Johnson (who had shared a home with her for several
decades) in the trip's plans was not predicated on or conditioned by her sister's agreement to pay. In Cash, the defendant had asked her brother and his wife to hurry to Birmingham, Alabama to help her take care of her ailing mother. returning Cashes from the hospital The car accident while thus occurred a service while for the the
defendant: coming to a different city in order to help her take care of her mother. The evidence suggested that
they would not have been in the car but for the needs of the defendant. The plaintiff's reliance on the language of Cash is thus ultimately unpersuasive because the Supreme Court of Alabama has held that "[t]he benefit conferred must in some degree have induced the driver to extend the offer to the rider." (Ala. 1955). Sullivan v. Davis, 83 So.2d 434, 437
In Cash, there was evidence that permitted
a jury to conclude that the ride to the hospital was motivated by the defendant's need for the services of the
The undisputed factual context of this case
simply does not permit the conclusion that any benefit provided by Johnson was central to the decision to
include her in the vehicle. Because the court concludes that Johnson was a guest, and because Alabama law limits recovery by guests unless the driver was willful or wanton, summary judgment will be granted in the plaintiff's negligence and gross
The court must now turn to the
plaintiff's claim of wantonness.
B. Alabama courts define wantonness to require
conscious behavior with the knowledge that the likely or probable result will be injury to another person. See,
e.g., Alfa Mut. Ins. Co. v. Roush, 723 So.2d 1250, 1256 (Ala. 1998); Bozeman v. Central Bank of the South, 646 So.2d 601 (Ala. 1994). culpability. This is a high standard of
The Alabama Supreme Court has explained
culpability than negligence. Negligence and wantonness, plainly and simply, are qualitatively different tort concepts of actionable culpability." Tolbert v. Tolbert, 903 So.2d 103, 114 (Ala. 2004) (quotation marks and citations omitted). Alabama courts will allow a jury to determine whether conduct was wanton if there is evidence that would allow that determination. Cash v.Caldwell, 603 So.2d 1001,
1003 (Ala. 1992) ("Wantonness is a question of fact for the jury, unless there is a total lack of evidence from which the jury could reasonably infer wantonness."). Importantly, underlies inferences the determination of of consciousness can rely Klaber that on v.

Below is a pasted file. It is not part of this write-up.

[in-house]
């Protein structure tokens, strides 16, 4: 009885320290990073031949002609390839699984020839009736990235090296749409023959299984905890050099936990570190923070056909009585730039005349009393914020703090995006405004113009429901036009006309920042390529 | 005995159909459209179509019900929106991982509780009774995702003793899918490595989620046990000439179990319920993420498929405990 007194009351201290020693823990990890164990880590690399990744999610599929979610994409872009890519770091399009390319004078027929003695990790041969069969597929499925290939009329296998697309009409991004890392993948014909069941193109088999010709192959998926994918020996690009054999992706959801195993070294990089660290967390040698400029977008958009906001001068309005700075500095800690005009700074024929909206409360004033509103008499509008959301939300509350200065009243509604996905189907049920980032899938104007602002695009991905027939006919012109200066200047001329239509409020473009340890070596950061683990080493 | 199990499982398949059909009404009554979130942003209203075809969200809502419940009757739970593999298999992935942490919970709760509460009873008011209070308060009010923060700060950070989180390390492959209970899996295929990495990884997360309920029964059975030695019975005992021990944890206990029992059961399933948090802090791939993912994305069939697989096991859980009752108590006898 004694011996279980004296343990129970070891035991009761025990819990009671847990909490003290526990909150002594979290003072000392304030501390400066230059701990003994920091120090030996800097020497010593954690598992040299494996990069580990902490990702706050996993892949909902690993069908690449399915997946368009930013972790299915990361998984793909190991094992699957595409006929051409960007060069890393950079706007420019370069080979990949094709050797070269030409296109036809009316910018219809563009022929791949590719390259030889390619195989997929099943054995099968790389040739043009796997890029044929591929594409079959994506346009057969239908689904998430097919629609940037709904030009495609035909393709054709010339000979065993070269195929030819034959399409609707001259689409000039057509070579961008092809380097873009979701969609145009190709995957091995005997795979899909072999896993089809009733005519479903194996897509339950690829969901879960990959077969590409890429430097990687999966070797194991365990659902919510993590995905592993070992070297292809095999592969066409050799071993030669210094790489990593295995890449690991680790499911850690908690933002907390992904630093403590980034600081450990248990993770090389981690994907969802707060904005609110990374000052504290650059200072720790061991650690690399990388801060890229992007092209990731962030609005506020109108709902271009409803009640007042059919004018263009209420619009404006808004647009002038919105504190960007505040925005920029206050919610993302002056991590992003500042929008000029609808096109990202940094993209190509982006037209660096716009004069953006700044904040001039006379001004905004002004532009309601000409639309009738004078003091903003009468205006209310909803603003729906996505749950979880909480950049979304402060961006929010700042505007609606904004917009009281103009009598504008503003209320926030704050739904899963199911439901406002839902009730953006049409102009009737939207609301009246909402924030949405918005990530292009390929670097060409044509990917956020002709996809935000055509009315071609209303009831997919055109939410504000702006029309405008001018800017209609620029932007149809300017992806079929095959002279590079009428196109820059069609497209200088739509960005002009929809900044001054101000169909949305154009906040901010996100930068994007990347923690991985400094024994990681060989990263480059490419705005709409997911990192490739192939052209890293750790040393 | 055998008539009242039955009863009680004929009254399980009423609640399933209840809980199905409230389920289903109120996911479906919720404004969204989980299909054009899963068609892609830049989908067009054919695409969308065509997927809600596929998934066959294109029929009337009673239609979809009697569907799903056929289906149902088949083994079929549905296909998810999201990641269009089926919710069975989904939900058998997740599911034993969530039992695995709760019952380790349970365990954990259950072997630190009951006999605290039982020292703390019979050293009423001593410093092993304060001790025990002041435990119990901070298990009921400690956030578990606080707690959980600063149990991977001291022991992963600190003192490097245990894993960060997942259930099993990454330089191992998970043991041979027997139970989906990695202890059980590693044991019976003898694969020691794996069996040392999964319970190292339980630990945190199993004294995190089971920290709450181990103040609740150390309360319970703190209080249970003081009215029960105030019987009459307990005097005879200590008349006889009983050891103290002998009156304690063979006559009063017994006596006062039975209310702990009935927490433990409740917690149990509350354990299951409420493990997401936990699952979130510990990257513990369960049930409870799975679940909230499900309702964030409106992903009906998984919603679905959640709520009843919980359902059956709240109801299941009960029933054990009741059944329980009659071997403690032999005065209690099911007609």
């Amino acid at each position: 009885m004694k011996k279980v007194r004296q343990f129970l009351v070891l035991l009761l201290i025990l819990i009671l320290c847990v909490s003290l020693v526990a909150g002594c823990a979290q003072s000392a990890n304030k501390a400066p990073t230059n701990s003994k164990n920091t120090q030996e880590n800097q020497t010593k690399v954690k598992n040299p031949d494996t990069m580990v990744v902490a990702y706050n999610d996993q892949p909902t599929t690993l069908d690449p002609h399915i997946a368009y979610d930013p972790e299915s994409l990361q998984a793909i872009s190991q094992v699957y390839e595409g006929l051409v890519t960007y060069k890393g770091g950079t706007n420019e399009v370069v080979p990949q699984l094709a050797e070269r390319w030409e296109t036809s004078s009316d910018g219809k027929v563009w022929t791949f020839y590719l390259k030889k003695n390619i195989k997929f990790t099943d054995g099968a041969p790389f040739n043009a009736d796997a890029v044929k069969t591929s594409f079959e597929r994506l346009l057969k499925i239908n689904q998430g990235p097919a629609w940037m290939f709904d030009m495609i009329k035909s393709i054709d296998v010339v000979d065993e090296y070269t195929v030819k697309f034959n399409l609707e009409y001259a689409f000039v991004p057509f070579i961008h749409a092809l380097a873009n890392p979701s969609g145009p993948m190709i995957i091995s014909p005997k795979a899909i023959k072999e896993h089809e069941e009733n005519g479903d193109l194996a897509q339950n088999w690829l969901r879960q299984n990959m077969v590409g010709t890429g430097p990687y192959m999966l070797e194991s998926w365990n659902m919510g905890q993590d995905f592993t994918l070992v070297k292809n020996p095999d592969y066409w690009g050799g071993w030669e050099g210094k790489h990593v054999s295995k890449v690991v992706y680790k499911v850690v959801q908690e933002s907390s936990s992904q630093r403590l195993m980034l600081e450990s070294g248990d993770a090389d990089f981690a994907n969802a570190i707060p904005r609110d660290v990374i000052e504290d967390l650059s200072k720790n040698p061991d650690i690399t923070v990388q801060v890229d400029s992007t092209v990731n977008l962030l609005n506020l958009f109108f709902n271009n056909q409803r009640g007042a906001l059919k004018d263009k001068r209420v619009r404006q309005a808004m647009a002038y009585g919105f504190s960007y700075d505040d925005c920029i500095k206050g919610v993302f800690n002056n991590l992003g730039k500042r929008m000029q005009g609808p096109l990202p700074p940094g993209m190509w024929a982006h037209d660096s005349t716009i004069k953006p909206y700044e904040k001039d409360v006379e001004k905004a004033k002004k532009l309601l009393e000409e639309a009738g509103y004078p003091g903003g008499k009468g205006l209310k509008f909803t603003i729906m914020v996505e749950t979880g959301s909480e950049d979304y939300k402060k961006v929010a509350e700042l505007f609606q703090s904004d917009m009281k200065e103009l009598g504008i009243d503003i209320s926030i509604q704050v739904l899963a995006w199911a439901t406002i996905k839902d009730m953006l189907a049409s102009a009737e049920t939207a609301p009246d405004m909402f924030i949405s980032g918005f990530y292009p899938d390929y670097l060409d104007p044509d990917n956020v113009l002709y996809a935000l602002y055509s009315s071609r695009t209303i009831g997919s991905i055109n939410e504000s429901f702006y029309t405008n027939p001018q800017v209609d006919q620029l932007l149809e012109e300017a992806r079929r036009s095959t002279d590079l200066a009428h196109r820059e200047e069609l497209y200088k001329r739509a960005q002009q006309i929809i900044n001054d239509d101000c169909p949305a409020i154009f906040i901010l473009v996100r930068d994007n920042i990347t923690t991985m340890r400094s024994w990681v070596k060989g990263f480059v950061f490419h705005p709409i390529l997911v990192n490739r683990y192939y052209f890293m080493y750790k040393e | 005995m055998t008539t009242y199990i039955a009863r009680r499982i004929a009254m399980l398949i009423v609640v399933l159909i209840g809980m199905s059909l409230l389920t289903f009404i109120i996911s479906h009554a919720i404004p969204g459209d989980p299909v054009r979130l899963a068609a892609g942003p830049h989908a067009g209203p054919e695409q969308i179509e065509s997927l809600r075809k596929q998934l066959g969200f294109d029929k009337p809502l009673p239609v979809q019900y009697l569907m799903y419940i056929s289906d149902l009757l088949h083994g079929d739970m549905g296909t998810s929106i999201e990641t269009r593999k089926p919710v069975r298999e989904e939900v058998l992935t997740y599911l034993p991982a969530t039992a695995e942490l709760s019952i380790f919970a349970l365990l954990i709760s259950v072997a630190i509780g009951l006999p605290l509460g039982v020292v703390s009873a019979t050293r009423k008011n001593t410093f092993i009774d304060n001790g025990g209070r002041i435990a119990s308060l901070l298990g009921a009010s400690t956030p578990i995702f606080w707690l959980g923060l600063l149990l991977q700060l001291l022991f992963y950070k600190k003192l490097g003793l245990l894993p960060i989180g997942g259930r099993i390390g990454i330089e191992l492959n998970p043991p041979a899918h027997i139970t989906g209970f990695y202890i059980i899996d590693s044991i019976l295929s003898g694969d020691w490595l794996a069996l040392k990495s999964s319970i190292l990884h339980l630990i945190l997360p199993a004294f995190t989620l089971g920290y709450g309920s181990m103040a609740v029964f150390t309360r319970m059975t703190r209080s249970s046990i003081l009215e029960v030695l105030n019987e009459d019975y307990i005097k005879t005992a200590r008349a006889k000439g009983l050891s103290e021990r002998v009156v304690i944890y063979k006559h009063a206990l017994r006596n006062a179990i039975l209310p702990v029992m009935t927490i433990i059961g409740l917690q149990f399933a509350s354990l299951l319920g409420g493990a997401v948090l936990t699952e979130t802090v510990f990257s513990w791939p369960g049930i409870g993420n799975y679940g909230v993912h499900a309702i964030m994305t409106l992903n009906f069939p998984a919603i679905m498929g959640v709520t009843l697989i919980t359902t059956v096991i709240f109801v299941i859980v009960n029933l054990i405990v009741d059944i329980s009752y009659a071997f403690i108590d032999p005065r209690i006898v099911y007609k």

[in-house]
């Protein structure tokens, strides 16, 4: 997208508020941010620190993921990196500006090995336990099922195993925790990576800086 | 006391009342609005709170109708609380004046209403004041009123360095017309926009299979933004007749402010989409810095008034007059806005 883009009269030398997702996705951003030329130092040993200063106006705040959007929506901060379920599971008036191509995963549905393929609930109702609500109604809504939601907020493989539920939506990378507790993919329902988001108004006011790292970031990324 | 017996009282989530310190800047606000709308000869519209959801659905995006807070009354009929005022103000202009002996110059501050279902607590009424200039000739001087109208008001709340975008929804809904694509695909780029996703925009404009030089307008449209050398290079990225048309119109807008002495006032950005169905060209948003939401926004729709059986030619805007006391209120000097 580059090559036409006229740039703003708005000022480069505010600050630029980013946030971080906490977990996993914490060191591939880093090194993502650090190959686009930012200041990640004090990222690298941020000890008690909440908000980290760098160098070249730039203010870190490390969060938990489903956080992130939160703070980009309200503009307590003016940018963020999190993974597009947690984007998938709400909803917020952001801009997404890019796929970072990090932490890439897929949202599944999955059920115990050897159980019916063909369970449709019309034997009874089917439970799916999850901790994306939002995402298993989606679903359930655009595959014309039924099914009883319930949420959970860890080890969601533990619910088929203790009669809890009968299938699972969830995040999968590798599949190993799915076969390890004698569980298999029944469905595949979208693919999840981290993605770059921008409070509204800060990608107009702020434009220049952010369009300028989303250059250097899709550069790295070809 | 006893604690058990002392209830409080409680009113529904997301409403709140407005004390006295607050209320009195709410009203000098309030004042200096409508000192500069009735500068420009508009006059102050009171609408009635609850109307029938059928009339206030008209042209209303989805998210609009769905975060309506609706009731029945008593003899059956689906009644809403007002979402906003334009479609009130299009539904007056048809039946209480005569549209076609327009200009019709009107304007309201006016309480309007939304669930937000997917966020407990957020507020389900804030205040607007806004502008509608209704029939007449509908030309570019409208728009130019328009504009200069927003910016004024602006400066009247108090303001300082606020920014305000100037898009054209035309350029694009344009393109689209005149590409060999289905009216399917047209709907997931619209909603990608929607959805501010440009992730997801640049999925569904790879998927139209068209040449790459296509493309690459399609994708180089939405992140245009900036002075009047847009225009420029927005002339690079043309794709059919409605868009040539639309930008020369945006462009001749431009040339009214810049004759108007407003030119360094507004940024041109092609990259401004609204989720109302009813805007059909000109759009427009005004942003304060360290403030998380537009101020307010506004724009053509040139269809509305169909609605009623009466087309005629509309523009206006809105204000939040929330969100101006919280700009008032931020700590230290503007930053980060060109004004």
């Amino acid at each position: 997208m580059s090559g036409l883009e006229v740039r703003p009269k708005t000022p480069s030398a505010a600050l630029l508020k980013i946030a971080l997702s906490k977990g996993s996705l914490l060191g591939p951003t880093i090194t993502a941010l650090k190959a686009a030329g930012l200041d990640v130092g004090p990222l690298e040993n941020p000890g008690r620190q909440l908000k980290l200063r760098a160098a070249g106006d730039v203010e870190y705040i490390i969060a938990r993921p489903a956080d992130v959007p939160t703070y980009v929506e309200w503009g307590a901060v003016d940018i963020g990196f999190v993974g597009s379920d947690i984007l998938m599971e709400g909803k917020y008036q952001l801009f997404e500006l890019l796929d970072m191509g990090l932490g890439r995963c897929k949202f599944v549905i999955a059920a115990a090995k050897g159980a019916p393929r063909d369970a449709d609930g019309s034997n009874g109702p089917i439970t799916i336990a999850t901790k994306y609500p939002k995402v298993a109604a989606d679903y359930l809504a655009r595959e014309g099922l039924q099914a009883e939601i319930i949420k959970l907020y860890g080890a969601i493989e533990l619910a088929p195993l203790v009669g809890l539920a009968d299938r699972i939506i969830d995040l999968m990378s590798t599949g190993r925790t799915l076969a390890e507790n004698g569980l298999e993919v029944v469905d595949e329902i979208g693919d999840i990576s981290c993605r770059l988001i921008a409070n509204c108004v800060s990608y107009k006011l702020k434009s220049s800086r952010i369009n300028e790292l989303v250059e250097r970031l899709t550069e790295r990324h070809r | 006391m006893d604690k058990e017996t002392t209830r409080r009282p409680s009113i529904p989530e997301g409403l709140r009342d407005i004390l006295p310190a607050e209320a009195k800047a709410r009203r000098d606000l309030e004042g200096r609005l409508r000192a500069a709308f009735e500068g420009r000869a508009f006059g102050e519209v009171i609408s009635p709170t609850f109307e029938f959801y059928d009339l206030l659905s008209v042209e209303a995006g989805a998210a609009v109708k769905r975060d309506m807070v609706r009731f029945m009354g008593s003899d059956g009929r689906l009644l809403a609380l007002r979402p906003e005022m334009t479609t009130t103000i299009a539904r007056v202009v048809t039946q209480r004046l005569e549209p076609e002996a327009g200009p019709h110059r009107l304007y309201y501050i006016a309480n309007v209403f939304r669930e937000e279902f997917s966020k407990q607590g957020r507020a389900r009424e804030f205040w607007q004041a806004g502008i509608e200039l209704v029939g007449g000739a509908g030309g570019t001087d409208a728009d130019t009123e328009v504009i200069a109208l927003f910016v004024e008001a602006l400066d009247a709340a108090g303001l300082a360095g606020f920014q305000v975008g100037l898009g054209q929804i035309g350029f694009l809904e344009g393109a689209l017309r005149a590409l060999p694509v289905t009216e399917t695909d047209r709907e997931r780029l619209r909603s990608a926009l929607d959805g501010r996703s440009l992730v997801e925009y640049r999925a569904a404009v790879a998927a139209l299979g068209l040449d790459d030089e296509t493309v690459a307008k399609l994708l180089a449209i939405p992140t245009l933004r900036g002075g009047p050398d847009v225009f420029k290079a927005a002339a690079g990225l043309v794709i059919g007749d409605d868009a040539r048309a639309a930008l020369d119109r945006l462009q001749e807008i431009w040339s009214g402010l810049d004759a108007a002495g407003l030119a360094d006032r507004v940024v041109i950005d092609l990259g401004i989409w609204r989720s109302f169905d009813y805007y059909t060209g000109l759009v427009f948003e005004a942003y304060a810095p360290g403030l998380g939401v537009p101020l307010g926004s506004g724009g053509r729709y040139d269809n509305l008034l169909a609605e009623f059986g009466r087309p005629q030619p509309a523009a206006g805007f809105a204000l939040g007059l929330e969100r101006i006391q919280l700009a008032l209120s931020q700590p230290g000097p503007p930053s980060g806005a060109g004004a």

Elliott, 533 So. 2d 576, 579 (Ala. 1988). The defendant argues that she is entitled to summary judgment on the wantonness claim because she did not consciously drive in reverse in the middle of the
She claims instead that she thought she was The
driving in reverse on the shoulder of the road.
plaintiff argues that the evidence is in dispute as to whether the defendant thought she was driving in reverse on the actual highway.2 Ironically, both parties seize on the portion of the defendant's deposition in which she admits that to back up in a highway lane would be "worse than dangerous" because it would "kill everybody in that front car." Pl's. ex. B, Doc. No. 67, at 88. The defendant uses
this to argue that her knowledge of the inherent danger in this course of action surely is conclusive evidence that she thought, as she testified in her deposition, that she was actually on the road's right shoulder. The
2. Although the plaintiff's brief is extremely unclear on the issue, it also appears that he argues that, because backing in reverse even on a shoulder is a violation of Alabama Code, the defendant's conduct was clearly wanton. This undeveloped argument, if indeed that is what the plaintiff is suggesting, cannot prevail. Violation of a code provision meant to regulate vehicle safety falls classically within the province of per se negligence; indeed, it does not by itself speak at all to the mental state required by wantonness. 13
plaintiff uses this testimony, instead, to argue that if the evidence could show that the defendant knew she was in a highway lane, she was certainly conscious of the danger associated with that conduct. The evidence with respect to the defendant's mental state is anything but clear. The deposition testimony Moreover, the plaintiff's